Willard Manus
Lobby Hero
Milwaukee Chamber Theater

This isn’t the first time Milwaukee Chamber Theater has launched a production of Kenneth Lonergan’s 2001 play, Lobby Hero. But the interpretation of the main character, a security guard whose actions don’t exactly make him a “hero,” is vastly different than what was presented in its original production.

Anne Siegel
Love, Love, Love
Laura Pels Theater

Cheers to Mike Bartlett's critical look at the rise and fall of a generation over the soundtrack of the Beatles' song, "All You Need is Love." Playwright Bartlett examined a generational divide from past and present viewpoints in Charles III. In the Roundabout's dark comic tragedy of Love, Love, Love, he explores the self-centered milieu of the 1960's to the present.

Elizabeth Ahlfors
Soldier's Tale, The
Bitef Theater

Although Company Club Guy’s production of The Soldier’s Tale uses Igor Stravinsky’s music, the play should not be confused with either the originally conceived ballet or the subsequently original staged drama. What is alike in the contemporary production staged for the Bitef Festival is that this theater piece combines spoken drama, music, and dance integrally to convey “travel through imaginary yet true events and emotions.”

Marie J. Kilker
The Consul, The Tramp and America’s Sweetheart
Reuben Cordova Theater

The Consul, The Tramp, and America’s Sweetheart, now in its West Coast premiere at Theater 40, is a cousin to Blueprint to Paradise, which ran last summer at Hudson Theater. In that play (based on a true story), we met two Nazis who had come to L.A. in 1940 to confer with a local Hitler-loving businessman on the construction of a building which would house the Fuhrer when he came in triumph to rule over America’s West Coast. John Morogiello’s play, which is also based on fact and unfolds right before WWII, looks at the Nazi influence on L.A.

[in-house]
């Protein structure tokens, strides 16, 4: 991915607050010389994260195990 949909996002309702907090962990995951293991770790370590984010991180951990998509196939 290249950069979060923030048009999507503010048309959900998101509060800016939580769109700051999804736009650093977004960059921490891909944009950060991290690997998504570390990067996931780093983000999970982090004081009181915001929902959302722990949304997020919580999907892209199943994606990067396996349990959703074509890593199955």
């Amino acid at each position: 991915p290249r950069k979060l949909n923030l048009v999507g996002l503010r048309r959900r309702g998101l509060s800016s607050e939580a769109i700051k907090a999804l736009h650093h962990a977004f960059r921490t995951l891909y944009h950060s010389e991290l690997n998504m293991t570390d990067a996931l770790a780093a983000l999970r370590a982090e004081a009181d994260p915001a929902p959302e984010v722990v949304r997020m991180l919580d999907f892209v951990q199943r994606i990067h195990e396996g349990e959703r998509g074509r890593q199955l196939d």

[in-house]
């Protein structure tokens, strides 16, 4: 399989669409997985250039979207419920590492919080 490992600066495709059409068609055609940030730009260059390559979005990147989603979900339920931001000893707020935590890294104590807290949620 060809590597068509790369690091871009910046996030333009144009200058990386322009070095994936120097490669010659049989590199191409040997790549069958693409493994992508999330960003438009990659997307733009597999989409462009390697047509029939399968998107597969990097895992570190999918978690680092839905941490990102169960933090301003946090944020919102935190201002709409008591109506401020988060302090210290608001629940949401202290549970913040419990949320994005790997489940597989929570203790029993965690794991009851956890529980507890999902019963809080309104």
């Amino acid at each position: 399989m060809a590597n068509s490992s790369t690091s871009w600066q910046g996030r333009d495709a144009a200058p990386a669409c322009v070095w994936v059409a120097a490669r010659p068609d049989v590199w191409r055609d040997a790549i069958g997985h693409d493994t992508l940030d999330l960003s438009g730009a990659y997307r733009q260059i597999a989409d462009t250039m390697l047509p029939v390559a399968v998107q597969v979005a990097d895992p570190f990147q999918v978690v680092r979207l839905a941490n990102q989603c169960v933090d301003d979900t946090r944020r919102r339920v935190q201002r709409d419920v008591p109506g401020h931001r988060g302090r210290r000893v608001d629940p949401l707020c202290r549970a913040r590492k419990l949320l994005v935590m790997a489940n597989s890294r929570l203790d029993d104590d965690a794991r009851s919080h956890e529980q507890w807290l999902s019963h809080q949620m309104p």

Willard Manus
UnSilent Night
Next Act Theater

As holiday-themed productions continue to roll into town, a single light is burning brightly at Next Act Theater, which is presenting the world premiere of a new holiday play by local playwrights John Kishline and Edward Morgan. Called UnSilent Night, the show, set in 1953 Milwaukee, takes place entirely in a radio station, where the crew is finishing up its broadcast on Christmas Eve.

Anne Siegel
Bitef Theater

Based on the authors/performers’ research trip to Pyongyang, North Korea, their drama, Freedom: The Most Expensive Capitalist World, combined monologues, speeches interactive with the audience (including sales pitches) and with each other, and principally the film of their North Korean experience. They began with the notion that North Korea “is the last remnant of the Cold War” which could be examined as an “enemy” of the West according to stereotypical descriptions and propaganda.

Marie J. Kilker
La Gringa
Batey Urbano

When your present is boring and/or future uncertain, it's easy to muse upon your past. This search for "roots" may be based in recorded lineage, or may reach back centuries to an age/place/tribe/event rendered all the more mythical by the reluctance of immediate relations to share in your obsession. After all, hasn't the promise of North America always been that of putting the old behind and making a fresh start in the new?

Mary Shen Barnidge
King Charles III
Navy Pier

Once upon a time, there was a prince who assumed the throne late in life. Vowing to rule wisely, when his advisors proposed a law violating his conscience, he refused to grant his approval, and when his kingdom's voting body objected, he voided their power, throwing his country into turmoil. The ensuing unrest spurred his elder son to depose the royal sire in order to restore peace and unanimity, while his younger son longed only for an "unpredicted life" with his leftist working-class girl friend.

Mary Shen Barnidge
Screwtape Letters, The
Pearl Theater

C.S. Lewis’s “The Screwtape Letters,” was first published in serial form and was published as a book in 1942. It’s a brief, apologetic novel exploring Christianity. It takes the form of 31 letters written from an administrative demon, Screwtape, to his nephew, a minor demon, Wormwood. Screwtape is guiding Wormwood in the corruption of a human soul, a man known simply as “The Patient”. It’s heavily ironic satire, taking the perspective of evil in exploring the nature of the Christian life and salvation.

Steve Capra
Touch of the Poet, A
Pacific Resident Theater